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Virgin CEO Calls Net Neutrality 'Bollocks'; Boycotts Threatened
Virgin Media is facing a possible boycott after its chief executive Neil Berkett described net neutrality as "a load of bollocks" and appeared to suggest that companies could pay for a stronger internet presence.
Berkett said in an interview in Television magazine that the company is already in talks with websites to provide privileged data transmission. The news prompted leading figures on the internet to call for a boycott.
"As a Virgin customer, I am not paying to see those services that bribe Virgin to reach me. I am paying to reach the entire web, whichever bits I think are useful, as quickly as Virgin can deliver them," said Cory Doctorow, internet activist and journalist.
"Theoretically, I am locked into a Virgin plan for another six months, but as far as I am concerned, they have just announced that they are violating the agreement by announcing that the services I can reach will be systematically slowed down unless they pay Virgin extra.
"That means that we are now null and void. I will be calling to cancel today. Who is with me?"
Net neutrality is the principle that all data is treated equal during transmission and has been a founding principle of the internet, making it possible for websites to compete on a level playing field.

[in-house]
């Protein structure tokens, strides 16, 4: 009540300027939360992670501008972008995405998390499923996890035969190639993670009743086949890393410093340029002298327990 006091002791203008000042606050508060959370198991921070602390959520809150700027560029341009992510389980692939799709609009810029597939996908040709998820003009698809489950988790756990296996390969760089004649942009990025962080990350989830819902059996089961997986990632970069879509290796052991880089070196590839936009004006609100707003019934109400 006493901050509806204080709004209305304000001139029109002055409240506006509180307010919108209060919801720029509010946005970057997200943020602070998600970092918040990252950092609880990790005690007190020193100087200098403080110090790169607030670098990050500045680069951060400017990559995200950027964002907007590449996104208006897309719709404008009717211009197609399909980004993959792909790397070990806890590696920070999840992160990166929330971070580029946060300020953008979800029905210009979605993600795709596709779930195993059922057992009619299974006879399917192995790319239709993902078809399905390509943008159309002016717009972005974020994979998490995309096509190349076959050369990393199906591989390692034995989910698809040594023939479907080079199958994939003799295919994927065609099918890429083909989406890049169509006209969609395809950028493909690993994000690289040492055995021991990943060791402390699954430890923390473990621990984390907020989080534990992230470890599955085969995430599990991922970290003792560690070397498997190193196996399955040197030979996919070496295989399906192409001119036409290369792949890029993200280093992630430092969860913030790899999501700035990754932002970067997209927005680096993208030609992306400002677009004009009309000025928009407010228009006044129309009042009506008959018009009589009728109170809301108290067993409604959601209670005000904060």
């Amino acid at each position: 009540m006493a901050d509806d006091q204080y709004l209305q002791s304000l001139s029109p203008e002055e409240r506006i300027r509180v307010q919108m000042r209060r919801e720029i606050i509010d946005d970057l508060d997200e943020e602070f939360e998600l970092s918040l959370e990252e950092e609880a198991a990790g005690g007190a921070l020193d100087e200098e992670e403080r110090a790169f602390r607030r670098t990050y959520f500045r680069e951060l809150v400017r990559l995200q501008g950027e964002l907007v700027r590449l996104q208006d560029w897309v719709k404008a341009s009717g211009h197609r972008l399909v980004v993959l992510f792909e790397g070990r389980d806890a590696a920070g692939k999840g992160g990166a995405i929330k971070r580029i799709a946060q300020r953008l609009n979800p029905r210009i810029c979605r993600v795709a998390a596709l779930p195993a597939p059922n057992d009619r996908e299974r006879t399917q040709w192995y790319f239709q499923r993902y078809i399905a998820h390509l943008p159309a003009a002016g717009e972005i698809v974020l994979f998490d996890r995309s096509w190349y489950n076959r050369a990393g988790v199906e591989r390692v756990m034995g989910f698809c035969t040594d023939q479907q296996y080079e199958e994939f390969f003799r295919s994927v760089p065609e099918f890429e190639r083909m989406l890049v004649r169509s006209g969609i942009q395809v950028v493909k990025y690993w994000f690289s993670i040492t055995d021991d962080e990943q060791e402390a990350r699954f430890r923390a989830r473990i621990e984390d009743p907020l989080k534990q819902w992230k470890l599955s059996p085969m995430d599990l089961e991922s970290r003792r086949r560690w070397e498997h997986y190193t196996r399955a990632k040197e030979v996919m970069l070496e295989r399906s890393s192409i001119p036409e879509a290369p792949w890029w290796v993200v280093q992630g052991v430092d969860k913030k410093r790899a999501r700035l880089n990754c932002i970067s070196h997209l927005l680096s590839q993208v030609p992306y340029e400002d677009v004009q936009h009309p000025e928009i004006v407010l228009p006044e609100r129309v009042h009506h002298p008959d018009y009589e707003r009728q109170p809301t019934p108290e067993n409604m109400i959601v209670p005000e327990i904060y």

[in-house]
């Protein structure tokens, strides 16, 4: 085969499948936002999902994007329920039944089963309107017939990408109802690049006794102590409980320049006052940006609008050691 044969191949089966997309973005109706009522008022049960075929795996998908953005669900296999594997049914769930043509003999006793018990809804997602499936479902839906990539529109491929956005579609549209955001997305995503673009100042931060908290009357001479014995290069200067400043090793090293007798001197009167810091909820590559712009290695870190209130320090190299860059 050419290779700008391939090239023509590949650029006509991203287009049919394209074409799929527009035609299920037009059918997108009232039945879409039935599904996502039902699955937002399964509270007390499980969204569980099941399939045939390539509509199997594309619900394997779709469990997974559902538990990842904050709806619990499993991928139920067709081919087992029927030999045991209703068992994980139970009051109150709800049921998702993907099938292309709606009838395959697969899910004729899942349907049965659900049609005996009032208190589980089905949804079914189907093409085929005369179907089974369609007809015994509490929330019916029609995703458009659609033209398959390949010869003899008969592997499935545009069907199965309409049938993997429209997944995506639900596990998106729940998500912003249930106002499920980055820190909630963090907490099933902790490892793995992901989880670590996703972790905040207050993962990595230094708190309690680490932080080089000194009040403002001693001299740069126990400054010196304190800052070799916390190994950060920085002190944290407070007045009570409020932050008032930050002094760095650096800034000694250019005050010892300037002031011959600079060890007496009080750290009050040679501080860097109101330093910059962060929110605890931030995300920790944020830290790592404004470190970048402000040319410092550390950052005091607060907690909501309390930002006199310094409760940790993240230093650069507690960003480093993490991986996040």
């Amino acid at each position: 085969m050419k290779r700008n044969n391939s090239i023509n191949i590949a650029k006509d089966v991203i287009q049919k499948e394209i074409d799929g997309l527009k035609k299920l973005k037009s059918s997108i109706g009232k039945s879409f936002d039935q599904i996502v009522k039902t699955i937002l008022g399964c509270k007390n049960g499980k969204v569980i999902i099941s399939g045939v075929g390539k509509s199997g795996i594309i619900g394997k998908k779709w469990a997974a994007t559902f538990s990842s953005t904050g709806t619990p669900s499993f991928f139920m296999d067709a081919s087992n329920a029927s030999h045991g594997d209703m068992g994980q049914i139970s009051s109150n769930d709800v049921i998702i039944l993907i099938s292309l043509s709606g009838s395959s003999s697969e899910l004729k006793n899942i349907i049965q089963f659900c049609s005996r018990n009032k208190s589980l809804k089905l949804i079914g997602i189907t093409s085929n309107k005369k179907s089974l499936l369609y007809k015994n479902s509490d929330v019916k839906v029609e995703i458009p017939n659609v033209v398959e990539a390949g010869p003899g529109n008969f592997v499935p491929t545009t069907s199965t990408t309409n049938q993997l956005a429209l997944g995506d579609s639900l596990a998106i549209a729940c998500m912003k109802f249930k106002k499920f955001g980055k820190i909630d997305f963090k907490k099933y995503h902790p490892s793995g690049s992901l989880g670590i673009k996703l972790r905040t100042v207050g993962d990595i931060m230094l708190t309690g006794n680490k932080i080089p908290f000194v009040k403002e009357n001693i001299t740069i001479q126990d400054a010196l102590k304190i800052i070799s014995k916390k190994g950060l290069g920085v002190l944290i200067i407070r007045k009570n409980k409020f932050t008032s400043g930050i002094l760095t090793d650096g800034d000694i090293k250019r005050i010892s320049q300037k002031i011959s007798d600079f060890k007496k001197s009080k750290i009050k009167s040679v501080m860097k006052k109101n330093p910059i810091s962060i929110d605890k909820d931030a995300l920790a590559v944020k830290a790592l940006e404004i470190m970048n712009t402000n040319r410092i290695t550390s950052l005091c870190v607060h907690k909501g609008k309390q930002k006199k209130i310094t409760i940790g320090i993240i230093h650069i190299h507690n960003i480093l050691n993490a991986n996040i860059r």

Companies like Google are pushing for laws that would actually enshrine the concept in law.
Charles Stross, the UK's leading science fiction author, has added his voice to calls for a boycott, claiming in a blog entry that not only is Virgin intent on scrapping net neutrality but is already throttling bandwidth.
"Virgin Media have adopted the toxic and ultimately suicidal view that they own their customers, a captive audience who can be exploited in any way they deem reasonable," he wrote.
"Throttle their bandwidth, demand payments for access, charge for support calls, decide what equipment they may or may not connect to the network, because Virgin are the national cableco monopoly.
"Richard Branson ought to sue the f***ers for damaging his trademark. As for me, all I'm looking for is a suitable replacement TV service and I'm outta here. "
Virgin Media has denied assertions that it is planning to allow companies to pay for priority traffic.
Asam Ahmad, head of media relations at Virgin Media's consumer business, told vnunet.com that Berkett's comments had been taken out of context.
"We welcome an informed debate but we are not charging for content provision, " he said.
"It may be that in the future content providers will want to provide that. There is an ongoing conversation. You cannot rule anything out on the internet. It keeps changing."
Ahmad added that some companies are already getting faster access, not because of preferential treatment but because they had invested in infrastructure that made web pages more available.
Virgin Media intends to reassure customers that net neutrality has not been broken, according to Ahmad.
© 2008 Infomatics.com